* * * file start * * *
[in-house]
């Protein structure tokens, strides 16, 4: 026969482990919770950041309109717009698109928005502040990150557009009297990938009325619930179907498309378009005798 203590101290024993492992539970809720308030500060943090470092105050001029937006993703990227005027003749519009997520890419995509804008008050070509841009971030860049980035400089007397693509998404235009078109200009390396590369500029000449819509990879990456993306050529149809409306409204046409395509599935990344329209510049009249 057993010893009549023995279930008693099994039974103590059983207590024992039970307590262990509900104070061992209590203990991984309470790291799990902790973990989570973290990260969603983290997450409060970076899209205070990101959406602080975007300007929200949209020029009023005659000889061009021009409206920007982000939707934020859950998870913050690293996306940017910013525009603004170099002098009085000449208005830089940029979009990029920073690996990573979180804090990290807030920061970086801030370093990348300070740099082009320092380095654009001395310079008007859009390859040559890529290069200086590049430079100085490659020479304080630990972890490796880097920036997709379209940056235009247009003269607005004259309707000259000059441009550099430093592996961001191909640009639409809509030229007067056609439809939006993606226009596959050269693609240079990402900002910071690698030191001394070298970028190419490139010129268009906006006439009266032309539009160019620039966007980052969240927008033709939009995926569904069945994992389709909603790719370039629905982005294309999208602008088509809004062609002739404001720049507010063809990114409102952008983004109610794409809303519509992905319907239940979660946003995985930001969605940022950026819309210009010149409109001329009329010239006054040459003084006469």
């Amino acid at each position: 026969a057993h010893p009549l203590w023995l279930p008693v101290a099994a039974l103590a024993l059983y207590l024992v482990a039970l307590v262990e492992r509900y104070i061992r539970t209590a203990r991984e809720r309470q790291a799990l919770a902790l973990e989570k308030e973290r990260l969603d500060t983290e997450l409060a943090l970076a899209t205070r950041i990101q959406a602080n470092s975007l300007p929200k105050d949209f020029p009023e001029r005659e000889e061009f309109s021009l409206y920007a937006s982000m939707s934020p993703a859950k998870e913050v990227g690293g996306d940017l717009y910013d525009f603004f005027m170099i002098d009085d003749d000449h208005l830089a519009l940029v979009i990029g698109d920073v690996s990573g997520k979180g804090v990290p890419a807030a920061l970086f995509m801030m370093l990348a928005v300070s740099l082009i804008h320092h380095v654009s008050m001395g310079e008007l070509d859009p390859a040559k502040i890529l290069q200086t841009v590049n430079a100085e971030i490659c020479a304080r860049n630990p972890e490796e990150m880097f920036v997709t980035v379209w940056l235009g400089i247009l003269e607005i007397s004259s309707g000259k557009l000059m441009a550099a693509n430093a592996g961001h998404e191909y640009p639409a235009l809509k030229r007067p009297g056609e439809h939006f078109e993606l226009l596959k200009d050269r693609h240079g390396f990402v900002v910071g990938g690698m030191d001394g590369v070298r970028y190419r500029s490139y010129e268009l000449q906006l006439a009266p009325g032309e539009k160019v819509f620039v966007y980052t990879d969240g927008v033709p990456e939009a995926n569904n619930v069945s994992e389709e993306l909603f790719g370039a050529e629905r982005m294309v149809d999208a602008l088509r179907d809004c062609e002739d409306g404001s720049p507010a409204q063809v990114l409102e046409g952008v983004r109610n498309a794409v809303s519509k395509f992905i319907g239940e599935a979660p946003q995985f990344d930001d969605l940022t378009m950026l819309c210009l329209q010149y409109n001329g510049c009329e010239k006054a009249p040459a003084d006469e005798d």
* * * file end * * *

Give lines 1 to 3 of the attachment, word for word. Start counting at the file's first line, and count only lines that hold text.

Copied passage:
[in-house]
């Protein structure tokens, strides 16, 4: 026969482990919770950041309109717009698109928005502040990150557009009297990938009325619930179907498309378009005798 203590101290024993492992539970809720308030500060943090470092105050001029937006993703990227005027003749519009997520890419995509804008008050070509841009971030860049980035400089007397693509998404235009078109200009390396590369500029000449819509990879990456993306050529149809409306409204046409395509599935990344329209510049009249 057993010893009549023995279930008693099994039974103590059983207590024992039970307590262990509900104070061992209590203990991984309470790291799990902790973990989570973290990260969603983290997450409060970076899209205070990101959406602080975007300007929200949209020029009023005659000889061009021009409206920007982000939707934020859950998870913050690293996306940017910013525009603004170099002098009085000449208005830089940029979009990029920073690996990573979180804090990290807030920061970086801030370093990348300070740099082009320092380095654009001395310079008007859009390859040559890529290069200086590049430079100085490659020479304080630990972890490796880097920036997709379209940056235009247009003269607005004259309707000259000059441009550099430093592996961001191909640009639409809509030229007067056609439809939006993606226009596959050269693609240079990402900002910071690698030191001394070298970028190419490139010129268009906006006439009266032309539009160019620039966007980052969240927008033709939009995926569904069945994992389709909603790719370039629905982005294309999208602008088509809004062609002739404001720049507010063809990114409102952008983004109610794409809303519509992905319907239940979660946003995985930001969605940022950026819309210009010149409109001329009329010239006054040459003084006469």
């Amino acid at each position: 026969a057993h010893p009549l203590w023995l279930p008693v101290a099994a039974l103590a024993l059983y207590l024992v482990a039970l307590v262990e492992r509900y104070i061992r539970t209590a203990r991984e809720r309470q790291a799990l919770a902790l973990e989570k308030e973290r990260l969603d500060t983290e997450l409060a943090l970076a899209t205070r950041i990101q959406a602080n470092s975007l300007p929200k105050d949209f020029p009023e001029r005659e000889e061009f309109s021009l409206y920007a937006s982000m939707s934020p993703a859950k998870e913050v990227g690293g996306d940017l717009y910013d525009f603004f005027m170099i002098d009085d003749d000449h208005l830089a519009l940029v979009i990029g698109d920073v690996s990573g997520k979180g804090v990290p890419a807030a920061l970086f995509m801030m370093l990348a928005v300070s740099l082009i804008h320092h380095v654009s008050m001395g310079e008007l070509d859009p390859a040559k502040i890529l290069q200086t841009v590049n430079a100085e971030i490659c020479a304080r860049n630990p972890e490796e990150m880097f920036v997709t980035v379209w940056l235009g400089i247009l003269e607005i007397s004259s309707g000259k557009l000059m441009a550099a693509n430093a592996g961001h998404e191909y640009p639409a235009l809509k030229r007067p009297g056609e439809h939006f078109e993606l226009l596959k200009d050269r693609h240079g390396f990402v900002v910071g990938g690698m030191d001394g590369v070298r970028y190419r500029s490139y010129e268009l000449q906006l006439a009266p009325g032309e539009k160019v819509f620039v966007y980052t990879d969240g927008v033709p990456e939009a995926n569904n619930v069945s994992e389709e993306l909603f790719g370039a050529e629905r982005m294309v149809d999208a602008l088509r179907d809004c062609e002739d409306g404001s720049p507010a409204q063809v990114l409102e046409g952008v983004r109610n498309a794409v809303s519509k395509f992905i319907g239940e599935a979660p946003q995985f990344d930001d969605l940022t378009m950026l819309c210009l329209q010149y409109n001329g510049c009329e010239k006054a009249p040459a003084d006469e005798d």